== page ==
In this paper, we want to state such results for general growth rates g and division kernels κ, with division rates B not necessarily uniformly bounded. Our study is thus first based on the well-posedness of this general eigenvalue problem (3), as performed in [5].

Let us first settle a proper definition space for the division rates B. Theorem 1 of [5] states that, under Assumptions (2) and (8)-(13), there exists a unique eigenpair (λ0, N, φ) solution of Problem (3).

Hence, we first need that g and κ satisfy Assumptions (2), (8)–(10). Then, to study the regularity of

the map Γ : (c, B)_{→ (λ, N), one needs not only that such division rates B satisfy Assumptions (9),}

(11) and (13) but also that they satisfy them uniformly. This leads to the following definition.

Definition 1.1 Let g, κ satisfying Assumptions (2), (8)-(10). For a constant b≥ 0 and functions

f0 ∈ L10, f∞−−−−→

x→+∞ ∞, one defines the set

D(b, f0, f∞) := B ∈ L∞loc(R∗+)∩ P, Supp(B) = [˜b≤ b, +∞), B g ≤ f0, xB g ≥ f∞ .

In such a set, division rates B satisfy uniformly Assumption (13), what allows to use the powerful estimates proved in [5].

Under such assumptions, we also recall that we have the following results (see Theorem 1 in [5]) for the unique solution (λ0, N, φ) to Problem (3):

xαgN _{∈ L}p(R+) _{∀ α ≥ −γ, ∀1 ≤ p ≤ +∞ ; x}αgN _{∈ W}1,1(R+) _{∀α ≥ 0,} (14)

and

∃ k > 0, C > 0, φ(x) ≤ C(1 + xk); g∂xφ∈ L∞(R+). (15)

The two following fundamental estimates are straightfully obtained by integration on [0,_{∞[ of Equation}
(3) or (3) multiplied by x:
λ0=
Z +∞
0
B(x)N (x) dx, (16)
Z +∞
0
xN (x) dx = c
λ0
Z +∞
0
g(x)N (x) dx. (17)

We are now ready to state our regularity result.

Theorem 1.1 Let parameters g and κ satisfy Assumptions (8)-(10), then

i) The map Γ : (c, B)7−→ (λ0, N ) is:

• continuous in (c, B) under the L∞_{− weak-∗topology for B from any set R}∗

+× D(b, f0, f∞) to

R∗

• injective.

ii) Let moreover g satisfy x_{g}γ _{∈ L}2

0 with γ defined in Assumption (12). Then the map Γ is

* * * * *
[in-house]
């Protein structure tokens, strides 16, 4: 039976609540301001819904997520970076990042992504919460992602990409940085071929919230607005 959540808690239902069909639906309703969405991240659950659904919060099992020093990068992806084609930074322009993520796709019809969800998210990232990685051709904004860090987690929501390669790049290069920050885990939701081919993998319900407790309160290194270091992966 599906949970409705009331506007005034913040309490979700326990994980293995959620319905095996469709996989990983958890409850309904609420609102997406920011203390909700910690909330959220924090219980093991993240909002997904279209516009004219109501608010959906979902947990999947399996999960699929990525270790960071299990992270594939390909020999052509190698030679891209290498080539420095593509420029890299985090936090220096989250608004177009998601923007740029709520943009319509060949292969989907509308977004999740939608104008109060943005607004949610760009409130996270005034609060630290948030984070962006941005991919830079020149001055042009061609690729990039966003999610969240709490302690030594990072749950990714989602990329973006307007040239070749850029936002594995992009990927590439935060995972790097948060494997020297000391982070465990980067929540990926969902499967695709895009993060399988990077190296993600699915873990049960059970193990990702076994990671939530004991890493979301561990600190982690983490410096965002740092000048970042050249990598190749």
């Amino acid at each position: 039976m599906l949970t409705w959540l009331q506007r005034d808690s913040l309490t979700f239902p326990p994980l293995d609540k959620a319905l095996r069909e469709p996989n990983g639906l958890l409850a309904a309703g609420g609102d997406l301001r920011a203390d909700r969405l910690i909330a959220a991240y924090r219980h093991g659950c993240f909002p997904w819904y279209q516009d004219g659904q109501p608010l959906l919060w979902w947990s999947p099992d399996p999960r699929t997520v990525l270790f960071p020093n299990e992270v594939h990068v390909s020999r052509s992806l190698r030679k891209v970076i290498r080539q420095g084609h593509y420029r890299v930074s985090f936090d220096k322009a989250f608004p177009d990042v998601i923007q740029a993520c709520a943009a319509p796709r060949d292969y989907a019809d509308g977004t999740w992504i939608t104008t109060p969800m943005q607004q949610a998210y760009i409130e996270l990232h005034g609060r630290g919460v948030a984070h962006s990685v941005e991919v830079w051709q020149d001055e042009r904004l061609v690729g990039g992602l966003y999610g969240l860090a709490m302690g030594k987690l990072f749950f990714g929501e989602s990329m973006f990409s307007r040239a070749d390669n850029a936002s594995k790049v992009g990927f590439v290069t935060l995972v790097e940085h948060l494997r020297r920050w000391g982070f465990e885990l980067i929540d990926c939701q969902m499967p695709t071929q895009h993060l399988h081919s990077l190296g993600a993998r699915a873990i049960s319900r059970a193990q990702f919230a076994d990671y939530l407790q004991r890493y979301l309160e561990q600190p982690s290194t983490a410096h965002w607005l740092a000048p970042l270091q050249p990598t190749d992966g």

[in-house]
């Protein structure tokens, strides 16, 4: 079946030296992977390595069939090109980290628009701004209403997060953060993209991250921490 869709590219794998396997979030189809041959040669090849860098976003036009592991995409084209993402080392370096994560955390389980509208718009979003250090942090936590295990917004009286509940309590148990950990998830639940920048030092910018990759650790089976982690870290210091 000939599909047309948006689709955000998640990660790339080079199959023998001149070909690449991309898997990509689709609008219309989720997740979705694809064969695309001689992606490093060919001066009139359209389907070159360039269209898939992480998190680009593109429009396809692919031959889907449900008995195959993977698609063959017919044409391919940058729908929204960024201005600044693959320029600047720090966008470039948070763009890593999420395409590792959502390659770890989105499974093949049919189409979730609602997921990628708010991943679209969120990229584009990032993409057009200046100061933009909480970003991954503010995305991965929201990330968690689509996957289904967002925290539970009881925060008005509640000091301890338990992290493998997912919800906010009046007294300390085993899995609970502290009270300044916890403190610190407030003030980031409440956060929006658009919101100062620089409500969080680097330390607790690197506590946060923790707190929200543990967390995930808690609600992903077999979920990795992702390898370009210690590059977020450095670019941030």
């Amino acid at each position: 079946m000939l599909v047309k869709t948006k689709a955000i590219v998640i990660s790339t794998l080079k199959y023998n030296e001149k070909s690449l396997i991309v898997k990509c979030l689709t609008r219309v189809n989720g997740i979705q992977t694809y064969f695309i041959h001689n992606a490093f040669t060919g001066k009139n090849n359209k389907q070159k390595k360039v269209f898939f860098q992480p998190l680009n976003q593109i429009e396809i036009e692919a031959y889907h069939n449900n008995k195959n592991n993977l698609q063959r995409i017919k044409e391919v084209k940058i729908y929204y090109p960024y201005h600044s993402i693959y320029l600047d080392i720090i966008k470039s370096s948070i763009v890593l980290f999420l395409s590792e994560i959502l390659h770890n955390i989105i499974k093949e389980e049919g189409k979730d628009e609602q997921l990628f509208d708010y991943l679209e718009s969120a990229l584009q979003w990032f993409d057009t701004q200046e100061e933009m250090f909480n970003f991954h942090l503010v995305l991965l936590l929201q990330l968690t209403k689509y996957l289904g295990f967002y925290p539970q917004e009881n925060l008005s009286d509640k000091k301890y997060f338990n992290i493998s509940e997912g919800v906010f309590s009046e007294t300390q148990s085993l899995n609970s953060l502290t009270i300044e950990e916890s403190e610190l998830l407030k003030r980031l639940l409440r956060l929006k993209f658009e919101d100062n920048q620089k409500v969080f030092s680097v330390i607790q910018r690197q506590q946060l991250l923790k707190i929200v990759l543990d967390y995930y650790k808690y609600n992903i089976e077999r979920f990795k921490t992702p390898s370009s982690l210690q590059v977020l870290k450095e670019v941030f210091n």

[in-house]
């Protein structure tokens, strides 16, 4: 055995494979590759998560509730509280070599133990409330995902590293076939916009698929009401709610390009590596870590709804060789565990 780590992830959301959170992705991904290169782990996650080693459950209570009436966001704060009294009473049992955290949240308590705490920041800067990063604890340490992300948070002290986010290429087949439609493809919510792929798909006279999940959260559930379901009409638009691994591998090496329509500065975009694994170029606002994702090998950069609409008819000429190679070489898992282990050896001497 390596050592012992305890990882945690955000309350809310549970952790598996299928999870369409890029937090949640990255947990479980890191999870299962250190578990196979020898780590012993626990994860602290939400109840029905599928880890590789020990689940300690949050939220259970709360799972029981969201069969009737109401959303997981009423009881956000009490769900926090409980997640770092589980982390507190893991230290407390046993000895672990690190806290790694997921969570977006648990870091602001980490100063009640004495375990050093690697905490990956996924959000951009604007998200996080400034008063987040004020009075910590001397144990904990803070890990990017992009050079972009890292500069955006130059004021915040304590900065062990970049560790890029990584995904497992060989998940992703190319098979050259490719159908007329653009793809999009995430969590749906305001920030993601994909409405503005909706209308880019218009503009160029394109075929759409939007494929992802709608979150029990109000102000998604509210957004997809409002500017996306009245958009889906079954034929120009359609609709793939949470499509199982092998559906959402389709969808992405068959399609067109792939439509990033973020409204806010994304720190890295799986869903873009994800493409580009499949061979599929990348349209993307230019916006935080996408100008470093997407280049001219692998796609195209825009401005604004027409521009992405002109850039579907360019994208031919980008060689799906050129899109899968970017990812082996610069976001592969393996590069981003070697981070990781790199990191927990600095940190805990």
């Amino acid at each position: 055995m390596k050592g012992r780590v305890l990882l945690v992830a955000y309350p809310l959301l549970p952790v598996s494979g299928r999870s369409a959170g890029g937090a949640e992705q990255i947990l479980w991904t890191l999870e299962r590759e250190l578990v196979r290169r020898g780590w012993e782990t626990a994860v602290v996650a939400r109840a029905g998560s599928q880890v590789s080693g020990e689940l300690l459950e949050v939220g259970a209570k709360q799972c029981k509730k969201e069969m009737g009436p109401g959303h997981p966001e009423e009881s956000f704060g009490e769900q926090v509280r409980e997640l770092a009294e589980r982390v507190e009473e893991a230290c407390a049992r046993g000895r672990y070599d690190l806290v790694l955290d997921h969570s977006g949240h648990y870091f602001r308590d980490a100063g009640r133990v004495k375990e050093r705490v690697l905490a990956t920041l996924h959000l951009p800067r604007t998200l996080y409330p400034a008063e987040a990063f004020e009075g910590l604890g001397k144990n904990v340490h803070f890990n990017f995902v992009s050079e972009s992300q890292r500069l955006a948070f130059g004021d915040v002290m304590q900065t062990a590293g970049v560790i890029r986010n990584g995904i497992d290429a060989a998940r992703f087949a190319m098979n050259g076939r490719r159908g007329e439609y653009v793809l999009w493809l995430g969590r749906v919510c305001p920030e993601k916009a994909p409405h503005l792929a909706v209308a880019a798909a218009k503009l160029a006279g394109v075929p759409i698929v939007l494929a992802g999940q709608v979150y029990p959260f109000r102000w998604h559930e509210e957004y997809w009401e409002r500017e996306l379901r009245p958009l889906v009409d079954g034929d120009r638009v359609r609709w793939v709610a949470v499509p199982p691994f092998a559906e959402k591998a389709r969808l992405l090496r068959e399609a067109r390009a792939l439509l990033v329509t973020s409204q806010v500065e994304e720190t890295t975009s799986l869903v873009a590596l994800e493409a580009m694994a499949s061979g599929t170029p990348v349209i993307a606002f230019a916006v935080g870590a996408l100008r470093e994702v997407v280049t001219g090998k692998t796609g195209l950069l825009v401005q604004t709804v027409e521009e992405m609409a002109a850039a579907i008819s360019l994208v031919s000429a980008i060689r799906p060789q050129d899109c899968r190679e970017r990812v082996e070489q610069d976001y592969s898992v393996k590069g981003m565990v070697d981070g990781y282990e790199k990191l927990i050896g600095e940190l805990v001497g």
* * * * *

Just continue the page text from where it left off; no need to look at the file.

Lipschitz-continuous under the strong topology of R∗

+× L2∩ D(b, f0, f∞). More precisely, denoting δB =

¯

B − B, ∆ = k ¯B− BkL2_{(R}

+), δc = ¯c− c, δN = ¯N − N, δλ = ¯λ0− λ0, we have the following
estimates, for k as in (15):
|δλ| ≤ C1(B, ¯B)∆ + C2(B, ¯B)|δc|, kδNkL2_{(R}
+) ≤ C3(B, ¯B)∆,
with
C1= Ck
φ
1 + xkkL∞
k(1 + xk_{) ¯}_{N}_{k}
L2
R∞
0 N φ dx¯
, C2=
λ0+ C
c k(1 + x
k_{)g ¯}_{N}_{k}
L1_{(R}
+)+k(1 + x
k_{)g ¯}_{N}_{k}
L2kBk_{L}2,
where C > 0 is an absolute constant.

Proof.

i) The continuity of the map Γ directly follows from the proof given in [5], Theorem 1. Therefore, we only sketch the main steps and let the reader refer to this article.

Let cn → c > 0 in R∗+ and Bn ⇀ B in L∗ ∞(R+). Denoting (λn, Nn) the respective eigenpairs

solutions of Problem (3) settled for (cn, Bn), we can prove the same uniform estimates for Nn

as in [5] due to the fact that since Bn ∈ D(b, f0, f∞), Assumption (13) is uniformly verified.

Such estimates give strong compactness in L1 for Nn, and hence, up to a subsequence, we have

a strong convergence of (λn, Nn) to (λ, N ). Similarly, we prove λ > 0, and passing to the limit

in the equations for Nn, we deduce that (λ, N ) has to be the solution of Problem (3) settled for

(c, B). Since such a solution is unique, the whole sequence (λn, Nn) converges to it.

Let us show by contradiction that Γ is an injection function.

Let Bi ∈ L1_{loc}(R∗+) and ci positive constants ∀i ∈ {1, 2} such that (c1, B1) 6= (c2, B2) and

Γ(c1, B1) = Γ(c2, B2) = (λ0, N ).

We then integrate the two equations satisfied by (λ0, N ) against the weight x, to obtain

Z ∞ 0 g(x)N (x) dx = λ0 c1 Z ∞ 0 yN (y) dy = λ0 c2 Z ∞ 0 yN (y) dy,

what implies c1 = c2. By the contradiction assumption we get B1 6= B2, so by making the

difference between the following Equations (18), (19) with consideration to the equality c1= c2

c1 ∂ ∂x (g(x)N (x)) + (B1(x) + λ0)N (x) = 2 Z ∞ 0

B1(y)κ(x, y)N (y) dy, (18)

c2 ∂ ∂x (g(x)N (x)) + (B2(x) + λ0)N (x) = 2 Z ∞ 0

B2(y)κ(x, y)N (y) dy, (19)

we obtain after multiplying by xp_{, p}_{≥ 2 the following relation}